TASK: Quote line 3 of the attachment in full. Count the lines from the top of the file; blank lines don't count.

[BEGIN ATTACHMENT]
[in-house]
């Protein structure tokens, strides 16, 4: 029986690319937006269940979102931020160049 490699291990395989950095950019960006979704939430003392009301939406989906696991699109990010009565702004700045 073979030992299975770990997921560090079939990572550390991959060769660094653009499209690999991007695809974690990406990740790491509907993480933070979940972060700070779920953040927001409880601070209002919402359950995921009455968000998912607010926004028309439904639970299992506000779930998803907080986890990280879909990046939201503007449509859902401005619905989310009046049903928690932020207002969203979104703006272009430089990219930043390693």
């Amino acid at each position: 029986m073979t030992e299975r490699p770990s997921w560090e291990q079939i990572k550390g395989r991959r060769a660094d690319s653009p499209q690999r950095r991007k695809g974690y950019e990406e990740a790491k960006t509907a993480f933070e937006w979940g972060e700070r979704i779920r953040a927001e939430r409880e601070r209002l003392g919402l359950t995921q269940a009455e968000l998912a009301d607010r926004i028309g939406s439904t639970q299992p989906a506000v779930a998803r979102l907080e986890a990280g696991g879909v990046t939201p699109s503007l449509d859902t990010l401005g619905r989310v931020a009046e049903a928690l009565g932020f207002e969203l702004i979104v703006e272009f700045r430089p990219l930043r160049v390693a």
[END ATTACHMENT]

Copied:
């Amino acid at each position: 029986m073979t030992e299975r490699p770990s997921w560090e291990q079939i990572k550390g395989r991959r060769a660094d690319s653009p499209q690999r950095r991007k695809g974690y950019e990406e990740a790491k960006t509907a993480f933070e937006w979940g972060e700070r979704i779920r953040a927001e939430r409880e601070r209002l003392g919402l359950t995921q269940a009455e968000l998912a009301d607010r926004i028309g939406s439904t639970q299992p989906a506000v779930a998803r979102l907080e986890a990280g696991g879909v990046t939201p699109s503007l449509d859902t990010l401005g619905r989310v931020a009046e049903a928690l009565g932020f207002e969203l702004i979104v703006e272009f700045r430089p990219l930043r160049v390693a």